Polystrate Fossils and the Creation/Evolution Controversy

Polystrate trees David Rives

What are “polystrate” fossils, and what is their significance in the creation/evolution controversy?

by Joe Deweese, Ph.D.

To the man on the street, one of the most impressive arguments for an ancient Earth is the testimony of sedimentary-rock layers (many of which are thousands of feet thick) strewn around the planet. Scientists (and park rangers) subject us to examples like the Grand Canyon and present their spiel so effectively that—as we observe layer after layer of sedimentary rocks piled one on top of another—the only explanation seems to be that vast amounts of geologic time must have been involved. Each division of the rocks, we are told, represents a time that long since has passed, and an ancient world that long since has ceased to exist. Creationists, however, beg to differ, and suggest that a closer look at the “record of the rocks” suggests youth, not antiquity, for our home planet.

Embedded in sedimentary rocks all over the globe are what are known as “polystrate” (or polystratic) fossils. [N.A. Rupke, a young geologist from the State University of Groningen in the Netherlands, first coined the term “polystrate fossils”] Polystrate means “many layers,” and refers to fossils that cut through at least two sedimentary-rock layers. Henry Morris discussed polystrate fossils in his book, Biblical Cosmology and Modern Science, where he first explained the process of stratification.

Stratification (or layered sequence) is a universal characteristic of sedimentary rocks. A stratum of sediment is formed by deposition under essentially continuous and uniform hydraulic conditions. When the sedimentation stops for a while before another period of deposition, the new stratum will be visibly distinguishable from the earlier by a stratification line (actually a surface). Distinct strata also result when there is a change in the velocity of flow or other hydraulic characteristics. Sedimentary beds as now found are typically composed of many “strata,” and it is in such beds that most fossils are found.

Morris then went on to explain that “large fossils…are found which extend through several strata, often 20 feet or more in thickness”. Ken Ham has noted: “There are a number of places on the earth where fossils actually penetrate more than one layer of rock. These are called ‘polystrate fossils’ ”. Such phenomena clearly violate the idea of a gradually accumulated geologic column since, generally speaking, an evolutionary overview of that column suggests that each stratum (layer) was laid down over thousands (or even millions!) of years. Yet as Scott Huse remarked in his book, The Collapse of Evolution:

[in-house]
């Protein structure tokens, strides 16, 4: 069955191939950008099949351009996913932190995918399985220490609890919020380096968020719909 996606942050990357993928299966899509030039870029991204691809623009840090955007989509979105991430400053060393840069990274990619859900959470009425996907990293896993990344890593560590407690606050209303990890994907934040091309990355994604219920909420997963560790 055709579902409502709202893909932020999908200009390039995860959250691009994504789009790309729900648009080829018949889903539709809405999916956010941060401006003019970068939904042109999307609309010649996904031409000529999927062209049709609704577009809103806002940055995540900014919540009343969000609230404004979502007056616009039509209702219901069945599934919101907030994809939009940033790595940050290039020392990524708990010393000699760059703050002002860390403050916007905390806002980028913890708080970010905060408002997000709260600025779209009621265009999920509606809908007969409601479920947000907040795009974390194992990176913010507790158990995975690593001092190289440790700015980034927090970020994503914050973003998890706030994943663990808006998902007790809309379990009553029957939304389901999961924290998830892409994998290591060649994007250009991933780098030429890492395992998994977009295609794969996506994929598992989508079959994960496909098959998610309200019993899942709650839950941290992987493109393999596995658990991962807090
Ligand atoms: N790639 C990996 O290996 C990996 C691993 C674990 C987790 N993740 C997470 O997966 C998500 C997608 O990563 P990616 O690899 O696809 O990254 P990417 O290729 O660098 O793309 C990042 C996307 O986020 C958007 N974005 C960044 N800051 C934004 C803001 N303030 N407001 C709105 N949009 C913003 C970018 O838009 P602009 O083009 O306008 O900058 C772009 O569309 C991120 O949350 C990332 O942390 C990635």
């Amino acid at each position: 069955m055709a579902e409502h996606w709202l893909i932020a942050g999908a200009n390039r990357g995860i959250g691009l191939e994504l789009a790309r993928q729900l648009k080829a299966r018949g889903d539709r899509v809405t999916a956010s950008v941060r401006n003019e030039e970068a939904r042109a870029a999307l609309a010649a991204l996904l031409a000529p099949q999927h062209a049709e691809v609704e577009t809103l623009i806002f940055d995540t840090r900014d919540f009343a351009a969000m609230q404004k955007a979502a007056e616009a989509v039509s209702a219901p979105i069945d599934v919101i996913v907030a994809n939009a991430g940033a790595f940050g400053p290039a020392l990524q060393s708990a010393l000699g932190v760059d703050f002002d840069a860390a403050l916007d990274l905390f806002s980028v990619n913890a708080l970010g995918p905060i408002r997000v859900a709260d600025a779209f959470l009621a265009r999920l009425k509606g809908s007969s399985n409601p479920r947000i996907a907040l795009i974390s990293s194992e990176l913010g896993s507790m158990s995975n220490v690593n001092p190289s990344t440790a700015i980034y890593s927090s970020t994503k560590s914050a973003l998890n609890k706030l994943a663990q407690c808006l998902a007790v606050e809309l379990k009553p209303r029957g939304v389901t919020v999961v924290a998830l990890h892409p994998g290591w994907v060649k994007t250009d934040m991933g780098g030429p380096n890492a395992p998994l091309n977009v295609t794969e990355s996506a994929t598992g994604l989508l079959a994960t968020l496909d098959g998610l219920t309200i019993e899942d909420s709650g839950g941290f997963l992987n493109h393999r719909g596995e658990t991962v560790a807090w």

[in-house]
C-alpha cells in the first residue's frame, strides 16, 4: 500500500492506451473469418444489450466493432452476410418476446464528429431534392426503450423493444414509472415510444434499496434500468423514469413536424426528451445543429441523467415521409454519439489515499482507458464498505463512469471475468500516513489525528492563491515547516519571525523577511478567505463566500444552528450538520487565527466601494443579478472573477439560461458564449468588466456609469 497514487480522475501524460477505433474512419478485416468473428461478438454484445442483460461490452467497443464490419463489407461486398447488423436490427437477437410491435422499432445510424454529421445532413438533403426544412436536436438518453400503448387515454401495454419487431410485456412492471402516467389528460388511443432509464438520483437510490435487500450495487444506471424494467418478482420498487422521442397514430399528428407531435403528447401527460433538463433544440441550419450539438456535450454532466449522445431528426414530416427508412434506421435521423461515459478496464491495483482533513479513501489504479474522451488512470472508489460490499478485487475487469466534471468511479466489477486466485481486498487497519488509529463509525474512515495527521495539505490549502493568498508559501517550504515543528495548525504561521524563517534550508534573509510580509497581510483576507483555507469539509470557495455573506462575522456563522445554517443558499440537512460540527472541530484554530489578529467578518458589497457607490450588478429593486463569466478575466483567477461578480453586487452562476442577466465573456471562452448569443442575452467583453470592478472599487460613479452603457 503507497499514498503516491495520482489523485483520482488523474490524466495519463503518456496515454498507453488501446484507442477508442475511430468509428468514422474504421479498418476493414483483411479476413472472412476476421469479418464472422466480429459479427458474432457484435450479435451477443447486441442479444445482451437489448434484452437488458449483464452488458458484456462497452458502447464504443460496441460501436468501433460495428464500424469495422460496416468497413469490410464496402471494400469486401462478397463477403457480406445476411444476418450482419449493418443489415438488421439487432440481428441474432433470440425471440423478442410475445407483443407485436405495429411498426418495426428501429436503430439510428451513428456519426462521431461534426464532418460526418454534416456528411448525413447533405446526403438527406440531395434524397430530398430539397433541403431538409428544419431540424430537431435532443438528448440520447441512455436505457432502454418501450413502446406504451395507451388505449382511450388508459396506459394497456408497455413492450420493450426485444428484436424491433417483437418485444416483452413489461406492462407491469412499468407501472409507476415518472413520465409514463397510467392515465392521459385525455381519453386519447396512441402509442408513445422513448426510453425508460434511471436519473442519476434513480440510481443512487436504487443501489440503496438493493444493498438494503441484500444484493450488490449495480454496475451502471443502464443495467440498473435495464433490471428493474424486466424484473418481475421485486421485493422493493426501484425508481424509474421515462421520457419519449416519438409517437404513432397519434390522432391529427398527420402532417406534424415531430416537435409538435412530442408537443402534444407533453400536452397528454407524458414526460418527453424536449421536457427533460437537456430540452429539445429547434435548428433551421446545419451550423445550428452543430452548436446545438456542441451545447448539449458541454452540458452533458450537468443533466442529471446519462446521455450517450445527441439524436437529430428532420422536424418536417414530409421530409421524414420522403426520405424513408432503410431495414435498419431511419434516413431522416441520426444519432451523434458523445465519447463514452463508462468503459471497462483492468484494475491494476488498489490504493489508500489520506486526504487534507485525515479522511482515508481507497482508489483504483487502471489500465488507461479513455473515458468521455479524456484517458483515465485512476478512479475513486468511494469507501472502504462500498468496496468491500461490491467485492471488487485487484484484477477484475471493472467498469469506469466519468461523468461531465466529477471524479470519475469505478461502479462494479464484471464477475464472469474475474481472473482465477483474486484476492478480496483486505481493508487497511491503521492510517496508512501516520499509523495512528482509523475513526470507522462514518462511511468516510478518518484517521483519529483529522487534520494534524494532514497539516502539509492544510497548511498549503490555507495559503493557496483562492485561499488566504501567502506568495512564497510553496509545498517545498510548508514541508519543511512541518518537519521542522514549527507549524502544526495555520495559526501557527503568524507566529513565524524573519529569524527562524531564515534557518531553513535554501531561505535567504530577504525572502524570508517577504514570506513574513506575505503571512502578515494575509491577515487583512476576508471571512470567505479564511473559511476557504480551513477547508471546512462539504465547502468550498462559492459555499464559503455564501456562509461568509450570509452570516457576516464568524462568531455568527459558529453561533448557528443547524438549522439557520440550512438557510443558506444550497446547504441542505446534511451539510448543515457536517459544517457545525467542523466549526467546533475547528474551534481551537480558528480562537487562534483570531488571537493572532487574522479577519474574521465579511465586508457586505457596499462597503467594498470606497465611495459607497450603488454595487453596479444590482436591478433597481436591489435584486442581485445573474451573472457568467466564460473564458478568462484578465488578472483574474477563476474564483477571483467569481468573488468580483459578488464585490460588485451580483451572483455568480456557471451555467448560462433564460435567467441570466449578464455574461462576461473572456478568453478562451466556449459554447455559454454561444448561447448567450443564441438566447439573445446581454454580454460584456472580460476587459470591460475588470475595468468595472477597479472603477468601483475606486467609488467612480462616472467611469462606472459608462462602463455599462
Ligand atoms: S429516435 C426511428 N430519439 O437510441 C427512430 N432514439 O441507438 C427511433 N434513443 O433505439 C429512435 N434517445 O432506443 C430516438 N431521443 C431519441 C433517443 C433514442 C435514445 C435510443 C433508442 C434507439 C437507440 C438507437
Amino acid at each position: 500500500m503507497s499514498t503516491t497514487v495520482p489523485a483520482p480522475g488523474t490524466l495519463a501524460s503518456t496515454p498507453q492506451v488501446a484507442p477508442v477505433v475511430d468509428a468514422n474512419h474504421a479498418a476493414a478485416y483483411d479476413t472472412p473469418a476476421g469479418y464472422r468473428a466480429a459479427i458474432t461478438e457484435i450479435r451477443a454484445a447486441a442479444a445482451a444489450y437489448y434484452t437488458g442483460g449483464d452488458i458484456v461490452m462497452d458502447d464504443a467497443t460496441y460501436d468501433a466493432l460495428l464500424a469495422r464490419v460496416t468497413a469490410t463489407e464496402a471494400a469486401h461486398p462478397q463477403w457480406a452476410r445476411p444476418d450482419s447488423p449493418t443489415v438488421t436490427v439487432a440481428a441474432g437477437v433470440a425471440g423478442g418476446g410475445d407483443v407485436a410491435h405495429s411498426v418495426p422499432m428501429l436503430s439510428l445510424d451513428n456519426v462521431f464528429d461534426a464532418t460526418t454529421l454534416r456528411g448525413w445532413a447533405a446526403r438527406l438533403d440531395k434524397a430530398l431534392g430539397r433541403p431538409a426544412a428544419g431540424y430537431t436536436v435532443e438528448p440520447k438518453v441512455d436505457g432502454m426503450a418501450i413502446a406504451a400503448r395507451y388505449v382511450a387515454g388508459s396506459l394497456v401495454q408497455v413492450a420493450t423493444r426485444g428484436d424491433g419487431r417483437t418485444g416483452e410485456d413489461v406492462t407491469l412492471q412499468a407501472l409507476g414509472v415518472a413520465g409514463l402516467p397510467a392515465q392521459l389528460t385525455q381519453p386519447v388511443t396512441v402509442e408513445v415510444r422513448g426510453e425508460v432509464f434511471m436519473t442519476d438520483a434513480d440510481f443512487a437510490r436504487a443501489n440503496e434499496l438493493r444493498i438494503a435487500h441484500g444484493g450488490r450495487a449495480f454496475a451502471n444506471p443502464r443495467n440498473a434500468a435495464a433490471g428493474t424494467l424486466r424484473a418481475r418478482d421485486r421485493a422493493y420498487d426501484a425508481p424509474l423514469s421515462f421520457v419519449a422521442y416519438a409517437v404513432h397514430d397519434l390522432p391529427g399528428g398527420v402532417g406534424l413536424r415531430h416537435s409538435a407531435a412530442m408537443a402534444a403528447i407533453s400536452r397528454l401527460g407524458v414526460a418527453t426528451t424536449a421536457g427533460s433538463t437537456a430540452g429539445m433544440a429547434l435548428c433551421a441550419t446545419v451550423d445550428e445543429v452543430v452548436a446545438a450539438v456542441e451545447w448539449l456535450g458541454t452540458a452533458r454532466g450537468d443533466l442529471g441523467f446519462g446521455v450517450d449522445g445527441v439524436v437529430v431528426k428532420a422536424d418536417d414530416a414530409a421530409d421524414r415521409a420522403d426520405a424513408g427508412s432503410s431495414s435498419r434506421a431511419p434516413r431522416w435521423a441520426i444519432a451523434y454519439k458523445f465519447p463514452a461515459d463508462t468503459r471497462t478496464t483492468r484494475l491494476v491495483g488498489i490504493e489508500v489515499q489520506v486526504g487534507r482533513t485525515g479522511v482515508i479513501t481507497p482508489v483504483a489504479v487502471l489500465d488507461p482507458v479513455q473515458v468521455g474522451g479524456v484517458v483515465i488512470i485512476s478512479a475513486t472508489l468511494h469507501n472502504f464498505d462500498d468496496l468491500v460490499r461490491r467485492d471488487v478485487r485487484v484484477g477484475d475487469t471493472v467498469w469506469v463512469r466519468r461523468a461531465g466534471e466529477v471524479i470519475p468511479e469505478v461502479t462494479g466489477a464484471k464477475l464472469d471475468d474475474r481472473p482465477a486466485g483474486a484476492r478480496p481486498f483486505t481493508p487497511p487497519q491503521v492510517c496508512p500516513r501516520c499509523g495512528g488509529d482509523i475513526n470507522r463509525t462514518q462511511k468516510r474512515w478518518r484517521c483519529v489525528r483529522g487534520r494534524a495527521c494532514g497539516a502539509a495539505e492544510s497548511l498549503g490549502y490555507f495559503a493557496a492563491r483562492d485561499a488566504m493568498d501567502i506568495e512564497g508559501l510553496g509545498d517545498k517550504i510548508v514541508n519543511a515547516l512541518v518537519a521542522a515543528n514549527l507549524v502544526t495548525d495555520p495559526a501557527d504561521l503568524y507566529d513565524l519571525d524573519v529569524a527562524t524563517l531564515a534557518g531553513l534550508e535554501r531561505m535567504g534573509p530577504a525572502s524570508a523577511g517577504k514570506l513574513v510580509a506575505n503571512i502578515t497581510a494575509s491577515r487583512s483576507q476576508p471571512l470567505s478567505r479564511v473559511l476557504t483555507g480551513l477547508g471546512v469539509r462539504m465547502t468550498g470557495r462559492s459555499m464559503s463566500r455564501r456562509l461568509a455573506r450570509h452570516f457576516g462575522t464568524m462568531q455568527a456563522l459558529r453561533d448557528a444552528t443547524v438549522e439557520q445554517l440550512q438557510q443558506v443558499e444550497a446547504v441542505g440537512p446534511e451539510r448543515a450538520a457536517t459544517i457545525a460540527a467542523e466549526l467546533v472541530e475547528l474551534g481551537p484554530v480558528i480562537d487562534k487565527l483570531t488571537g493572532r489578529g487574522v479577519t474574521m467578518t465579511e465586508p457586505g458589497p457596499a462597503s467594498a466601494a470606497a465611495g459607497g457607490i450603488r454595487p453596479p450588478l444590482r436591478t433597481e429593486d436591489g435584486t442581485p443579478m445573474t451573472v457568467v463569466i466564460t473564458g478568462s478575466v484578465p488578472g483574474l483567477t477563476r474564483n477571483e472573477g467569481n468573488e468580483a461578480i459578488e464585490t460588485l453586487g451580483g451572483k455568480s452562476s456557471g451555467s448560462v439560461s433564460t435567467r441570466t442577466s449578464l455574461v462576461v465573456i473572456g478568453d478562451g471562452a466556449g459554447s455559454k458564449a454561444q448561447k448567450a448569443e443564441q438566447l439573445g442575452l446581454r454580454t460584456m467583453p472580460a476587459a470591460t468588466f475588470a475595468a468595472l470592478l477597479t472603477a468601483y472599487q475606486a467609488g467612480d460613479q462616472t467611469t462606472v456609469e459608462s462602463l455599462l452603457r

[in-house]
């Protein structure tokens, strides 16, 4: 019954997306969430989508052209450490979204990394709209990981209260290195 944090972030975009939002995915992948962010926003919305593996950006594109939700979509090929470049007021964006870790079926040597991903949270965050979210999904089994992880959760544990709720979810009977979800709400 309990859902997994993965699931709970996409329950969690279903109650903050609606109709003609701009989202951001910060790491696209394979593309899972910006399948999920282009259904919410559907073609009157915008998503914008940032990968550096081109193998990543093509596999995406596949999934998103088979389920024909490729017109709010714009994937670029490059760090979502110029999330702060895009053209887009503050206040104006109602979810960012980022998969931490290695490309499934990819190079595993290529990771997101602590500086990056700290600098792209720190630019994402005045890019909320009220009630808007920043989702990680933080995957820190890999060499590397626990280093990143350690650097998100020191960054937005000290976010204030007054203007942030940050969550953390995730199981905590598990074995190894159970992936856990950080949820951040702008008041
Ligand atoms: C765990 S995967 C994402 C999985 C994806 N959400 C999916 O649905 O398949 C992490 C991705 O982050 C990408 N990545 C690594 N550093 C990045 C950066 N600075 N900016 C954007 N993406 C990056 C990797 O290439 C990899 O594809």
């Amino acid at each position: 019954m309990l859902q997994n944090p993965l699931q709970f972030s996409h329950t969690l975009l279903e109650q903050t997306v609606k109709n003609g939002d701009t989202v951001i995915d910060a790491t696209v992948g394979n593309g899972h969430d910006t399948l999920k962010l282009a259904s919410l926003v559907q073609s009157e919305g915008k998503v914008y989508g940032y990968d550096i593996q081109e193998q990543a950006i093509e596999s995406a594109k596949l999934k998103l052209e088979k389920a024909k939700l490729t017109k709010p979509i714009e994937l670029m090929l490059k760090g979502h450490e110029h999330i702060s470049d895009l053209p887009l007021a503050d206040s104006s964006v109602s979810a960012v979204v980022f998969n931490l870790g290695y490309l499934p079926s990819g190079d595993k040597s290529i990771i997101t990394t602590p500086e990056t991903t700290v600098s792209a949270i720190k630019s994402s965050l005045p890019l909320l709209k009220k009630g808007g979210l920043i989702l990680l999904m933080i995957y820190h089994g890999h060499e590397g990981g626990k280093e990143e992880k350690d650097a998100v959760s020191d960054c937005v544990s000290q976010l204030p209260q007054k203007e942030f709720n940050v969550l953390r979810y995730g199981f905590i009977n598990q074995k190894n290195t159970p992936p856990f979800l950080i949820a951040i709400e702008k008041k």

Polystratic trees are fossil trees that extend through several layers of strata, often twenty feet or more in length. There is no doubt that this type of fossil was formed relatively quickly; otherwise it would have decomposed while waiting for strata to slowly accumulate around it.

Probably the most widely recognized of the polystrate fossils are tree trunks that extend vertically through two, three, four or more sections of rock—rock that supposedly was deposited during vast epochs of time. However, organic material (like wood) that is exposed to the elements will rot, not fossilize. Thus, the entire length of these tree trunks must have been preserved very quickly, which suggests that the sedimentary layers surrounding them must have been deposited rapidly—possibly (and likely) during a single catastrophe. As Leonard Brand explained, even if the trees had been removed from oxygen, “anaerobic bacteria cause decay unless the specimens are buried rapidly”. Consequently, it is irrational to conclude from such evidence that these formations built up slowly over millions of years. The logical explanation for such formations is that they must have been formed quickly under cataclysmic conditions. Ken Ham has observed: “For example, at the Joggins, in Nova Scotia, there are many erect fossil trees that are scattered throughout 2,500 feet of layers. You can actually see these fossil trees, which are beautifully preserved, penetrate through layers that were supposedly laid down over millions of years”. In what surely must be a classic case of understatement, Rupke wrote concerning the Joggins polystrate fossils: “Only a wholly uncommon process of sedimentation can account for conditions like these”. In other words, these erect fossil trees required a speedy burial to be preserved fully. What better evidence for a catastrophic event than trees fossilized in an upright position and traversing multiple layers of the geologic column? As Paul Ackerman remarked, the polystratic tree trunks “constitute a sort of frozen time clock from the past, indicating that terrible things occurred—not over millions of years but very quickly”…


image credit: David Rives